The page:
A Spreading Goodness with Dr Ron Frost

Communion

Community offers communion,
and communion builds community.

It’s a circular statement, I know, but my aim is to point to the circularity–the reciprocity–of relationships. Every authentic relationship grows within the milieu of mutual exchange: we speak and we listen. We listen and we speak. We care and we receive care.

Souls become bonded into a community in this free exchange, an exchange we properly refer to as love whenever the reciprocity is motivated by selfless concern and care. To love is to give and to receive. The greater the love, the greater the exchange. Jesus said as much when he called his disciples to the full measure of love: “Greater love has no one than this, that a man lays down his life for his friends” [John 15:13]. The sacrifice of one’s own life as a means to care for another displays ultimate commitment.

And this commitment is what God himself shares in his own eternal communion of love. The Father loves the Son. The Son loves the Father. And the Spirit communicates that love in an eternal reciprocity of mutual delight and glory–a mutuality Jesus celebrated in his prayer for all his followers: “Father, I desire that they also, whom you have given me, may be with me where I am, to see my glory that you have given because you loved me before the foundation of the world” [John 17:24].

Jesus, of course, understood that the pathway to this shared glory came only by way of the cross! That is, the prayer of John 17 is the culmination of the promise of John 3:16, that God so loved the world that he sent the Son so we might believe in him and have eternal life. Jesus came in order to resolve the problem and power of sin by his own death. The Father’s love expended the Son’s life in order to give us the Son’s eternal life. Jesus, in John 12, spoke of this as the “purpose” for which he entered into manhood. He went on, “Now is the judgment of this world; now will the the ruler of this world be cast out. And I, when I am lifted up from the earth, will draw all men to myself” [John 12:31-32].

Death, of course, could not contain or restrict the Son who is the source of Life, so this plan paved the way for our own communion with God through our union with Christ–first in his death and then in his resurrection.

By this means the community of God’s love is extended to as many as have responded to his love. The Spirit pours out God’s love in our hearts and invites us to the eternal union of joint hearts in the life of the one Spirit.

Let me return now to what I wrote at the beginning of this post about “every authentic relationship.” The measure of real relationships is God himself as he exists as the eternal triune font of relationship. Yet there is a counterfeit to that fountain. Satan, in searching for his own alternative realm, conceived of an “un”-world. He reversed all that God is and does. In that realm of death (as opposed to God’s realm of Life) a revised version of what “god” means and what “relationship” expresses was established. Unlove replaced love. Self-defined moralities replaced God’s moral realities. Adam, in becoming “like God”, adopted a version of God that Satan proposed: a God of self-interest, of monadic and non-relational will. Autonomy now replaces community as the basis for meaning.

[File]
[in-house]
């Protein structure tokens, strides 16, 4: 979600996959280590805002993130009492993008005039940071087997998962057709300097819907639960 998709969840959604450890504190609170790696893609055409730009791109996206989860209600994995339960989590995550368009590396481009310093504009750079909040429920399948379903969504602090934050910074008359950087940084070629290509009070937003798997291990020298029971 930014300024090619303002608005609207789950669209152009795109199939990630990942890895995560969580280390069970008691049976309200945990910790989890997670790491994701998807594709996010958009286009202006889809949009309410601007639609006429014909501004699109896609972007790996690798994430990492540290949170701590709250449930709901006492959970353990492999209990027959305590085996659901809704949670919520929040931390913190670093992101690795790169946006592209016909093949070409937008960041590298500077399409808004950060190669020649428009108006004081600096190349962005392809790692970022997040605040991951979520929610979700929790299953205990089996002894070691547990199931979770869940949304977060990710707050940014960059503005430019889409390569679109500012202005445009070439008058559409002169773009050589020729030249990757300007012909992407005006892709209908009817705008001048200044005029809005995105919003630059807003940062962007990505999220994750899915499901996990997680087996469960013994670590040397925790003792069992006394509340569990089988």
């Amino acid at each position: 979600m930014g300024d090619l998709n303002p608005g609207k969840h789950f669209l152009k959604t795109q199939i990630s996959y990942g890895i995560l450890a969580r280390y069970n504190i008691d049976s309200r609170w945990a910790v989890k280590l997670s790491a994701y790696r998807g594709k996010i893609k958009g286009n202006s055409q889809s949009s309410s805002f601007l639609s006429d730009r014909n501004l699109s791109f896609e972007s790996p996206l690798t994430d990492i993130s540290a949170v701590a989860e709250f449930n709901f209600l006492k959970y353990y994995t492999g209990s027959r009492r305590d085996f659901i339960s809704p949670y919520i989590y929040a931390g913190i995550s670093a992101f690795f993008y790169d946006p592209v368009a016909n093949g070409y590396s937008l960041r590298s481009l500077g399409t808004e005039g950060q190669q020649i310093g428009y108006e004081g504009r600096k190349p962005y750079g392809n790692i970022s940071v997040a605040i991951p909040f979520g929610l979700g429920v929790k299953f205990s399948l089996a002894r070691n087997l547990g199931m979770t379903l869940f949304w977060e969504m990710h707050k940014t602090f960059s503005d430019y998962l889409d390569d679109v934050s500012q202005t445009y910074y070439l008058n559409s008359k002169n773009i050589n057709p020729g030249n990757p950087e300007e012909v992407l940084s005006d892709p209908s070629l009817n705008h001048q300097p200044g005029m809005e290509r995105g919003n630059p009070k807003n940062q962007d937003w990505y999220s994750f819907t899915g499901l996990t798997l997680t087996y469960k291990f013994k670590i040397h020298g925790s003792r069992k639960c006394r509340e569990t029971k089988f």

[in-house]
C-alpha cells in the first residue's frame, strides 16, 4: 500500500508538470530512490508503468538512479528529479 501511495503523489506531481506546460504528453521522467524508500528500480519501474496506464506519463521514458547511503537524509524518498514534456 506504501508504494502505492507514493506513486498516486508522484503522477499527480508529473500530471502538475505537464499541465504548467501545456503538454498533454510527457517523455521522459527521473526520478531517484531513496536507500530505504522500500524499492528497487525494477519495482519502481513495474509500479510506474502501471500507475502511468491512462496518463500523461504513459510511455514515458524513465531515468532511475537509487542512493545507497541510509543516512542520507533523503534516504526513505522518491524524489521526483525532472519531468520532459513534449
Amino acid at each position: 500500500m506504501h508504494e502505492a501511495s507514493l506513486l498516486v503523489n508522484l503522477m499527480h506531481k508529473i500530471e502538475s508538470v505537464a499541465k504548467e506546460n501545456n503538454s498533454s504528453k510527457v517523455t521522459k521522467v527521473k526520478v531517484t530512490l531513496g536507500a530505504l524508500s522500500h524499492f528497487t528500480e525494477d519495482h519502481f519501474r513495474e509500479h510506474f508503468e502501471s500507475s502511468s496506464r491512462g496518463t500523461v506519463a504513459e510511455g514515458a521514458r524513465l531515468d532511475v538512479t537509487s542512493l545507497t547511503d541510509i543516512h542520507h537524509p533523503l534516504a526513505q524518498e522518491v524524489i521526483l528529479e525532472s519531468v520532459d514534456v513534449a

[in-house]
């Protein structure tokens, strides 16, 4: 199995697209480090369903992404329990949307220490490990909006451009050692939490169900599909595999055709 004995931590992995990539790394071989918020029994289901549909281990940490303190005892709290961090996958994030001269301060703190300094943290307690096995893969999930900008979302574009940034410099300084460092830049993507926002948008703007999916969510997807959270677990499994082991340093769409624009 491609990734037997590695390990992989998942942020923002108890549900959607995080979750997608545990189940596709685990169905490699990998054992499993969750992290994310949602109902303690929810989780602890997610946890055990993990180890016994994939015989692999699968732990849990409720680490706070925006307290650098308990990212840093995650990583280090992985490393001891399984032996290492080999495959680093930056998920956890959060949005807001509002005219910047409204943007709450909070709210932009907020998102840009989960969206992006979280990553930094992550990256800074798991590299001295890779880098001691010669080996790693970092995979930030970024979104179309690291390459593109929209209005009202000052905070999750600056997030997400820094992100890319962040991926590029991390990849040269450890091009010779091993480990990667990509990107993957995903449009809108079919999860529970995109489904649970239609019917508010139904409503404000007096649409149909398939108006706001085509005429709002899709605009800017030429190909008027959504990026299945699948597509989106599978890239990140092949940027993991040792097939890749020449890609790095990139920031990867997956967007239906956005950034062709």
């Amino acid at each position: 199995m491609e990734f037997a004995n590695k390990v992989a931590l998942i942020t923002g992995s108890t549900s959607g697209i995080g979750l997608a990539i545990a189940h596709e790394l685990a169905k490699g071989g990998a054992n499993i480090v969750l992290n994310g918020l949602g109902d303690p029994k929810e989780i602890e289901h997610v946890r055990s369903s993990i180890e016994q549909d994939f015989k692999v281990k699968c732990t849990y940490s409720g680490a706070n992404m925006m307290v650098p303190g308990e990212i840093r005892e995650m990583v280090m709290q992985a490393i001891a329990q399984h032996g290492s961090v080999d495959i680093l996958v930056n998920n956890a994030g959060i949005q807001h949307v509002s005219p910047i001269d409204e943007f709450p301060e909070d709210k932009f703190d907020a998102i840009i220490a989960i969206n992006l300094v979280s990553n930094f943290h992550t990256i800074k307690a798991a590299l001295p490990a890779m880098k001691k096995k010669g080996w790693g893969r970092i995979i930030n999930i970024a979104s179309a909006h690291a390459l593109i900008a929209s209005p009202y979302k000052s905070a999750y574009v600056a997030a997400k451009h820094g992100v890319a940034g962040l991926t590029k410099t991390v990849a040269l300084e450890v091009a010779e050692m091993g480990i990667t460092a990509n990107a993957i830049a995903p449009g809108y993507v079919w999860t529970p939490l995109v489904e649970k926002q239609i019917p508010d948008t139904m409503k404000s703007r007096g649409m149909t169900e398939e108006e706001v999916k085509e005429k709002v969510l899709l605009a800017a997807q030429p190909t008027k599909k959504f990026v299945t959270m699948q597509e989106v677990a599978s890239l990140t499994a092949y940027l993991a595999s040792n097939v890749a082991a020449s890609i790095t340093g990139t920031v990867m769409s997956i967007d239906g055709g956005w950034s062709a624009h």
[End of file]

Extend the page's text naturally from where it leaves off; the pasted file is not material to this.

The implications of this were and are monumental. The original Edenic reciprocity of mutual love was replaced by the assertion of contractual expectations. Relationships became functions of utilitarian exchanges–the transactions of goods and services. Selflessness was replaced by self-interest and “love” became a conditional covenant exercised by mind and will rather than in the mutual devotion of shared hearts.

These relationships are inauthentic because they operate apart from God’s own heart. They adopt self-belief, self-devotion, and self-advancement as their axioms for operation. When mutual interests among parties are being met they can even mimic the communion of God, but only as a charade. In time they fail because the bond of the Spirit’s presence–his love and life–are absent.

God’s love in Christ came to undo all of this. By pouring out his Spirit into our hearts God invites us now to be partners and pioneers in an ever-widening community–sharing in God’s spreading goodness.

So now we have access to the very love that bonds God as the One who “is love.” We begin to love with his love. And with that love we begin to impact the world by our dismissal of the world’s conditional love and it’s debilitating contractual demands. Instead we find and then share the freedom of being fully and truly loved.

If any readers recognize your own place in the conditional realm of relations, and not in God’s realm of loving relationship, let me invite you to taste God’s goodness. How? By turning away from a self-directed life–call this repentance–and ask for God’s love to be poured out into your heart. He loves to share his love!

And here’s the punchline: “By this all men will know that you are my disciples, that you love each other” [John 13:35].

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Dr. Ron Frost
Ron helped to launch Cor Deo UK in 2011, and retired from the ministry at the end of 2015. He continues to blog at his “A Spreading Goodness“. His doctoral thesis on Richard Sibbes is still available from Cor Deo and is well worth reading. For more information on Cor Deo, including the weekly theological blog, please visit www.cordeo.org.uk. Ron is now a pastoral care consultant with Barnabas International.  In this role he provides care, coaching, encouragement, and educational services to those in overseas cross-cultural ministries.  Go to Barnabas International for more information about this unique ministry and for a link that offers support options.

 

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